“We beg the Cambodian side not to speak like this. Making such comments causes damages because Thai-Cambodian relations are currently good,” the Bangkok Post newspaper reported a highly placed source within the Burapha Task Force, the military unit in charge of securing the Thai-Cambodian border, as saying.
On Monday, Cambodia's Phnom Penh daily newspaper quoted Cambodian military officials in Battambang province as saying that the soldiers had killed the two men who had evaded tax in Cambodia and were trying to cross illegally with two other men and the motorbike into Thailand.
“While they were dragging the motorcycle across the border, the soldiers shot at them, but all bullets missed. So they deployed more soldiers and arrested the two Cambodians while the other two escaped,” said Anh Kamal, deputy military commander in Battambang Sampov Loun district, according to the Phnom Penh Post.
"The soldiers burnt the two men alive in car tires,” he added.
The article - under the title “Thais ‘admit’ to burn deaths” - also said locals had posted pictures of the murder sites online.
The Thai military source quoted by the Bangkok Post said that authorities from the two countries had discussed the incident and the Thai side had made it clear that their soldiers were not involved in the deaths.
The Phnom Penh Post affirmed that the “charred remains” of the victims had been sent to Bangkok for forensic examination and to “determine the identities of the victims.”
Bangkok has not confirmed the allegation.
Relations between Thailand and Cambodia have long been difficult, particularly since 2008 when armed incidents took place between the two countries' militaries in relation to the sovereignty of border land near the Preah Vihear temple.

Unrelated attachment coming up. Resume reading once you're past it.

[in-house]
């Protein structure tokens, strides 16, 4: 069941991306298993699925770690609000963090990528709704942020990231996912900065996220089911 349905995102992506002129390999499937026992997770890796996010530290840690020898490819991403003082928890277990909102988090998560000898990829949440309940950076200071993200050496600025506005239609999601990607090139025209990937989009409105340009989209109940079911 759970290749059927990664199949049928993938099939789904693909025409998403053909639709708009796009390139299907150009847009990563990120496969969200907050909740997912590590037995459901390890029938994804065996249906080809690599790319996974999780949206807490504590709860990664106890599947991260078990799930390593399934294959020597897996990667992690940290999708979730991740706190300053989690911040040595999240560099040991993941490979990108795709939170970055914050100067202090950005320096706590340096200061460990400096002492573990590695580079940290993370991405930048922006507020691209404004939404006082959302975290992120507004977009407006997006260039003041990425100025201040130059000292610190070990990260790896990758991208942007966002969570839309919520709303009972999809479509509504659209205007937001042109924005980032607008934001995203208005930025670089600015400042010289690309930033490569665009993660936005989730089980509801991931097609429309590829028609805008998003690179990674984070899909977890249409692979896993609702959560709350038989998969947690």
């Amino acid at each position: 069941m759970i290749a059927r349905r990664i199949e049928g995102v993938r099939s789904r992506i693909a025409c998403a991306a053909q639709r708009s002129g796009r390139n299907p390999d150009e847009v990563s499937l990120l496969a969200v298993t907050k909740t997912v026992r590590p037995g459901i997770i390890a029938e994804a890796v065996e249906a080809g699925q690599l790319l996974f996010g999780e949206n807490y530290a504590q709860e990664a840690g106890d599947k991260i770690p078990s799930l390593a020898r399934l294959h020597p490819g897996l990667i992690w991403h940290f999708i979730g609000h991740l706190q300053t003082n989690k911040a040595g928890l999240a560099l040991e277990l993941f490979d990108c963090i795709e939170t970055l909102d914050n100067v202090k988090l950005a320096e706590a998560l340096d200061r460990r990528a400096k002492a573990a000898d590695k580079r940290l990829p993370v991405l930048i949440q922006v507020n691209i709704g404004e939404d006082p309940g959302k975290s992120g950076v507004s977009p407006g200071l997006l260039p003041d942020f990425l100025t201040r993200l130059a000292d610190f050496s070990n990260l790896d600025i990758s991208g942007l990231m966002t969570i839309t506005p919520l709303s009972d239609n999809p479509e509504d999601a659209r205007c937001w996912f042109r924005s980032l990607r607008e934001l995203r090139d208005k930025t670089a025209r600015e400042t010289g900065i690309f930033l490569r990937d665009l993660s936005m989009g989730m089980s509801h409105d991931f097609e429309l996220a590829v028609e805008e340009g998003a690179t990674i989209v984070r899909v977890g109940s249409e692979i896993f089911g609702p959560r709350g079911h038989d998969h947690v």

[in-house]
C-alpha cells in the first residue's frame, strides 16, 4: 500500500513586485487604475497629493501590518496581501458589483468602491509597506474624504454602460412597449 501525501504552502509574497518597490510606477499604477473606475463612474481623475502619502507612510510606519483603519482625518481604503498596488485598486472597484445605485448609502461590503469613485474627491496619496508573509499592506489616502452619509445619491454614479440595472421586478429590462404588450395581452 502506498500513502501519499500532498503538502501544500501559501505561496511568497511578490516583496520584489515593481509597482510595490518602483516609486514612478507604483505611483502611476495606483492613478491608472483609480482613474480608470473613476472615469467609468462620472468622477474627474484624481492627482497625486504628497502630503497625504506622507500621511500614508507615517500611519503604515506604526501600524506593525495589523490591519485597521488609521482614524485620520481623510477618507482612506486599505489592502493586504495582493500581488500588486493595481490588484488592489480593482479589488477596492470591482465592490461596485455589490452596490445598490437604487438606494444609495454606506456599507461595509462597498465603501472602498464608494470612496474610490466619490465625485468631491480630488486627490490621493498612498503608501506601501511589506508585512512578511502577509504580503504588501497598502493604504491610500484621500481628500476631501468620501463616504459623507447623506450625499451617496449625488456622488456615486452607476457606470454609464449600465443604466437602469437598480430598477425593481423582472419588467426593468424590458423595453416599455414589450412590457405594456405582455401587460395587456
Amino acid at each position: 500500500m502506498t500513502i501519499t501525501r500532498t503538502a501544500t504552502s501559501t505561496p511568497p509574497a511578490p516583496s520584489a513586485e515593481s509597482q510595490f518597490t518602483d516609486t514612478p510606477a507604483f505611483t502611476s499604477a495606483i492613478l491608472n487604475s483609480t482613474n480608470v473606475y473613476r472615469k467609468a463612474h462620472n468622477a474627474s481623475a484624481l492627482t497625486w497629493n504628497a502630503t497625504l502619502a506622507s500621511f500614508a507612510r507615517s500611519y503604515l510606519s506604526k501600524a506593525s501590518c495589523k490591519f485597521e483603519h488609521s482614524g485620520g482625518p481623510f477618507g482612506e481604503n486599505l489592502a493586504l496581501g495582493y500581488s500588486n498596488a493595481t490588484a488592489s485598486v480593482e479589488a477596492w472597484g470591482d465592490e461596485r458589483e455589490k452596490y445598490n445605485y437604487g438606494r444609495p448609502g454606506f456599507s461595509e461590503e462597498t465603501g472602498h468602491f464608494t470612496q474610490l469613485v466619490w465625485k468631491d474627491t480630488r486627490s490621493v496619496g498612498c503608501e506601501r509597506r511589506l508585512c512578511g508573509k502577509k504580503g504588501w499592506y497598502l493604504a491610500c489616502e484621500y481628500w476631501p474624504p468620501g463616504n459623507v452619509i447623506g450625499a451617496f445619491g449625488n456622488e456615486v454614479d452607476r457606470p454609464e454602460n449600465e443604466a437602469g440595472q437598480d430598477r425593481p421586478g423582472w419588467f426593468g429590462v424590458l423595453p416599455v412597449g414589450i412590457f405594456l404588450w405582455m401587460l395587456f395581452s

The temple lies in an 11th century compound which had been attributed to Cambodia by the International Court of Justice of The Hague in 1962, a judgment reluctantly accepted by Bangkok.
After Thai military overthrew the civilian government of Yingluck Shinawatra in a coup on May 22, relations seemed to improve between the two countries - Phnom Penh releasing in July a prominent Thai prisoner, Veera Somkwamkid, and his secretary, Ratree Pipatanapaibul.
But in the last few weeks, some incidents have shown an increase in tension.
On Dec. 24, Thai defense minister General Prawit Wongsuwan recognized during a visit to Phnom Penh that Thai soldiers had sometimes shot and killed Cambodians in the border area, and proposed to pay compensation.
At the beginning of this month, Thailand also closed a crossing point and sent 200 soldiers there after Cambodia brought heavy machinery near the border to build a road. Thai officials said that the work could alter the border demarcation. The border crossing was reopened Jan. 9 after Cambodia stopped the construction.
A report in The Cambodia Daily on Monday said seven ethnic Jarai tribe members complained to Adhoc - a rights group based in Cambodia - Sunday. They allege that officials carrying out door-to-door searches for the missing Montagnard asylum seekers—who fled to Cambodia from Vietnam Jan. 3—were intimidating and threatening them.
According to the report, the complainants now want the Montagnards to leave Cambodia, in order for some normalcy to be restored to the area.
One of the Jarai men who filed the complaint told The Cambodia Daily that he feared reprisals, “so we need the Montagnards to leave.”
The report also quoted a local police chief, Klam Thoeung, as saying that the search would continue, because Cambodian officials do not want Vietnam accusing the country of harboring its people. He also denied that there was any plan to arrest the villagers, despite their allegations of such threats.
National police spokesman Kirth Chantharith could not be reached for comment.